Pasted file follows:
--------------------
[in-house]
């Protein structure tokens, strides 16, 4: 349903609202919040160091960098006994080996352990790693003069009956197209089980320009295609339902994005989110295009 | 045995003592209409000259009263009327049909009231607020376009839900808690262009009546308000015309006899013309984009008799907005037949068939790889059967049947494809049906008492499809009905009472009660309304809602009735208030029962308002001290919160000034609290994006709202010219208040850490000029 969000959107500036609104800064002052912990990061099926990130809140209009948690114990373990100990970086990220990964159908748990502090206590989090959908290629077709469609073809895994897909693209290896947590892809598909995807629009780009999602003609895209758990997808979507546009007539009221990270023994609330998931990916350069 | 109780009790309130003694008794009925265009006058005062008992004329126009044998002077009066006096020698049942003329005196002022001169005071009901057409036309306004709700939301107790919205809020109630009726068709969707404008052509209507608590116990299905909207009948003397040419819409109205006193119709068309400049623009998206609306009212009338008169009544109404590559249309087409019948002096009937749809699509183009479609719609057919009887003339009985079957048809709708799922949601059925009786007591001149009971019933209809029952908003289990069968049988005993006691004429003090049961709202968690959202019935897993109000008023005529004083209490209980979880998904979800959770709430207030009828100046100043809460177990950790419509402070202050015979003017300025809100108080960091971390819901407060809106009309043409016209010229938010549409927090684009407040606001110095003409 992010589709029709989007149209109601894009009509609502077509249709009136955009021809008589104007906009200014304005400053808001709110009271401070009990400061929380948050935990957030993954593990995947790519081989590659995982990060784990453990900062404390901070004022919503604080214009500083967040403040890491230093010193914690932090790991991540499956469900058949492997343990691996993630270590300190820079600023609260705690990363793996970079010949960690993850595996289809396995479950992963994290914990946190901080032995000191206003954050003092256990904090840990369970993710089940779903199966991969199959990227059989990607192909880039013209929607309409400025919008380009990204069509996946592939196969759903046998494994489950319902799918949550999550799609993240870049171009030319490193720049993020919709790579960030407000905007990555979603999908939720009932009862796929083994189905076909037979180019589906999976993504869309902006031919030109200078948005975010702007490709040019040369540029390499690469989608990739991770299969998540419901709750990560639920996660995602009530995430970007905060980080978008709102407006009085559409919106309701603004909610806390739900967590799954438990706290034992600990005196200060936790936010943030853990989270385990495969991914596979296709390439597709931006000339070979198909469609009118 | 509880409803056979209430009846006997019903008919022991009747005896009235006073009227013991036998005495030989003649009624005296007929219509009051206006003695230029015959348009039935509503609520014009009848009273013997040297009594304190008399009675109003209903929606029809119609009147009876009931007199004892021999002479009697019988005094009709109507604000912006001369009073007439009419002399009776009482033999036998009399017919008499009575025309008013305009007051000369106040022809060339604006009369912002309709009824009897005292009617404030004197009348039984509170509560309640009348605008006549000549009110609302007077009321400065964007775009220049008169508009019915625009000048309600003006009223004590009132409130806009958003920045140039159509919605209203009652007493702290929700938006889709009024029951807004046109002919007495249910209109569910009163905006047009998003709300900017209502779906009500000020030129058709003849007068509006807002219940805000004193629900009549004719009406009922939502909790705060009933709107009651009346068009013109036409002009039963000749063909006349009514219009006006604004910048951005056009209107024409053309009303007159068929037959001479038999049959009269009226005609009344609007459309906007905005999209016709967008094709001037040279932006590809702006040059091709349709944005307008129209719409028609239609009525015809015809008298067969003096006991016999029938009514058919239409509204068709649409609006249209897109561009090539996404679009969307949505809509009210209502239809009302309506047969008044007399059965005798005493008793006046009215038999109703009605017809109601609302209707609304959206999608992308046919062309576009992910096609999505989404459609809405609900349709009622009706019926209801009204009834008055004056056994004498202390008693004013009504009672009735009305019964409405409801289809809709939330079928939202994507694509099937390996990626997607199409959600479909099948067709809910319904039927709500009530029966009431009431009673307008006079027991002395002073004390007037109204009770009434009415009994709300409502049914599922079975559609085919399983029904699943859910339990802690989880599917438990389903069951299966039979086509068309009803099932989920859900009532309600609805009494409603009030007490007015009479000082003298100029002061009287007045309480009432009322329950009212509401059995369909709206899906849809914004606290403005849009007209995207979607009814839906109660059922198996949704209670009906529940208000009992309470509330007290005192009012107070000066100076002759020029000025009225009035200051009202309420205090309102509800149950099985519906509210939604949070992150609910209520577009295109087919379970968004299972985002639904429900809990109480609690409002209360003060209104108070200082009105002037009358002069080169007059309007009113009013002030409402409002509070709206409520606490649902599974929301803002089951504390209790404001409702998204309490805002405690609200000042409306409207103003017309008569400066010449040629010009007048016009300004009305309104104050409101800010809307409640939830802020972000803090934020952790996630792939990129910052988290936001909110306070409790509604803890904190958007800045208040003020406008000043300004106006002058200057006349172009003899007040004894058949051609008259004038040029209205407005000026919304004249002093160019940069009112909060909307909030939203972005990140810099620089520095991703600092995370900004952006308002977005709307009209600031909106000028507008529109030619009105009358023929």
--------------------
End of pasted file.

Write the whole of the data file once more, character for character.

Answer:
[in-house]
């Protein structure tokens, strides 16, 4: 349903609202919040160091960098006994080996352990790693003069009956197209089980320009295609339902994005989110295009 | 045995003592209409000259009263009327049909009231607020376009839900808690262009009546308000015309006899013309984009008799907005037949068939790889059967049947494809049906008492499809009905009472009660309304809602009735208030029962308002001290919160000034609290994006709202010219208040850490000029 969000959107500036609104800064002052912990990061099926990130809140209009948690114990373990100990970086990220990964159908748990502090206590989090959908290629077709469609073809895994897909693209290896947590892809598909995807629009780009999602003609895209758990997808979507546009007539009221990270023994609330998931990916350069 | 109780009790309130003694008794009925265009006058005062008992004329126009044998002077009066006096020698049942003329005196002022001169005071009901057409036309306004709700939301107790919205809020109630009726068709969707404008052509209507608590116990299905909207009948003397040419819409109205006193119709068309400049623009998206609306009212009338008169009544109404590559249309087409019948002096009937749809699509183009479609719609057919009887003339009985079957048809709708799922949601059925009786007591001149009971019933209809029952908003289990069968049988005993006691004429003090049961709202968690959202019935897993109000008023005529004083209490209980979880998904979800959770709430207030009828100046100043809460177990950790419509402070202050015979003017300025809100108080960091971390819901407060809106009309043409016209010229938010549409927090684009407040606001110095003409 992010589709029709989007149209109601894009009509609502077509249709009136955009021809008589104007906009200014304005400053808001709110009271401070009990400061929380948050935990957030993954593990995947790519081989590659995982990060784990453990900062404390901070004022919503604080214009500083967040403040890491230093010193914690932090790991991540499956469900058949492997343990691996993630270590300190820079600023609260705690990363793996970079010949960690993850595996289809396995479950992963994290914990946190901080032995000191206003954050003092256990904090840990369970993710089940779903199966991969199959990227059989990607192909880039013209929607309409400025919008380009990204069509996946592939196969759903046998494994489950319902799918949550999550799609993240870049171009030319490193720049993020919709790579960030407000905007990555979603999908939720009932009862796929083994189905076909037979180019589906999976993504869309902006031919030109200078948005975010702007490709040019040369540029390499690469989608990739991770299969998540419901709750990560639920996660995602009530995430970007905060980080978008709102407006009085559409919106309701603004909610806390739900967590799954438990706290034992600990005196200060936790936010943030853990989270385990495969991914596979296709390439597709931006000339070979198909469609009118 | 509880409803056979209430009846006997019903008919022991009747005896009235006073009227013991036998005495030989003649009624005296007929219509009051206006003695230029015959348009039935509503609520014009009848009273013997040297009594304190008399009675109003209903929606029809119609009147009876009931007199004892021999002479009697019988005094009709109507604000912006001369009073007439009419002399009776009482033999036998009399017919008499009575025309008013305009007051000369106040022809060339604006009369912002309709009824009897005292009617404030004197009348039984509170509560309640009348605008006549000549009110609302007077009321400065964007775009220049008169508009019915625009000048309600003006009223004590009132409130806009958003920045140039159509919605209203009652007493702290929700938006889709009024029951807004046109002919007495249910209109569910009163905006047009998003709300900017209502779906009500000020030129058709003849007068509006807002219940805000004193629900009549004719009406009922939502909790705060009933709107009651009346068009013109036409002009039963000749063909006349009514219009006006604004910048951005056009209107024409053309009303007159068929037959001479038999049959009269009226005609009344609007459309906007905005999209016709967008094709001037040279932006590809702006040059091709349709944005307008129209719409028609239609009525015809015809008298067969003096006991016999029938009514058919239409509204068709649409609006249209897109561009090539996404679009969307949505809509009210209502239809009302309506047969008044007399059965005798005493008793006046009215038999109703009605017809109601609302209707609304959206999608992308046919062309576009992910096609999505989404459609809405609900349709009622009706019926209801009204009834008055004056056994004498202390008693004013009504009672009735009305019964409405409801289809809709939330079928939202994507694509099937390996990626997607199409959600479909099948067709809910319904039927709500009530029966009431009431009673307008006079027991002395002073004390007037109204009770009434009415009994709300409502049914599922079975559609085919399983029904699943859910339990802690989880599917438990389903069951299966039979086509068309009803099932989920859900009532309600609805009494409603009030007490007015009479000082003298100029002061009287007045309480009432009322329950009212509401059995369909709206899906849809914004606290403005849009007209995207979607009814839906109660059922198996949704209670009906529940208000009992309470509330007290005192009012107070000066100076002759020029000025009225009035200051009202309420205090309102509800149950099985519906509210939604949070992150609910209520577009295109087919379970968004299972985002639904429900809990109480609690409002209360003060209104108070200082009105002037009358002069080169007059309007009113009013002030409402409002509070709206409520606490649902599974929301803002089951504390209790404001409702998204309490805002405690609200000042409306409207103003017309008569400066010449040629010009007048016009300004009305309104104050409101800010809307409640939830802020972000803090934020952790996630792939990129910052988290936001909110306070409790509604803890904190958007800045208040003020406008000043300004106006002058200057006349172009003899007040004894058949051609008259004038040029209205407005000026919304004249002093160019940069009112909060909307909030939203972005990140810099620089520095991703600092995370900004952006308002977005709307009209600031909106000028507008529109030619009105009358023929």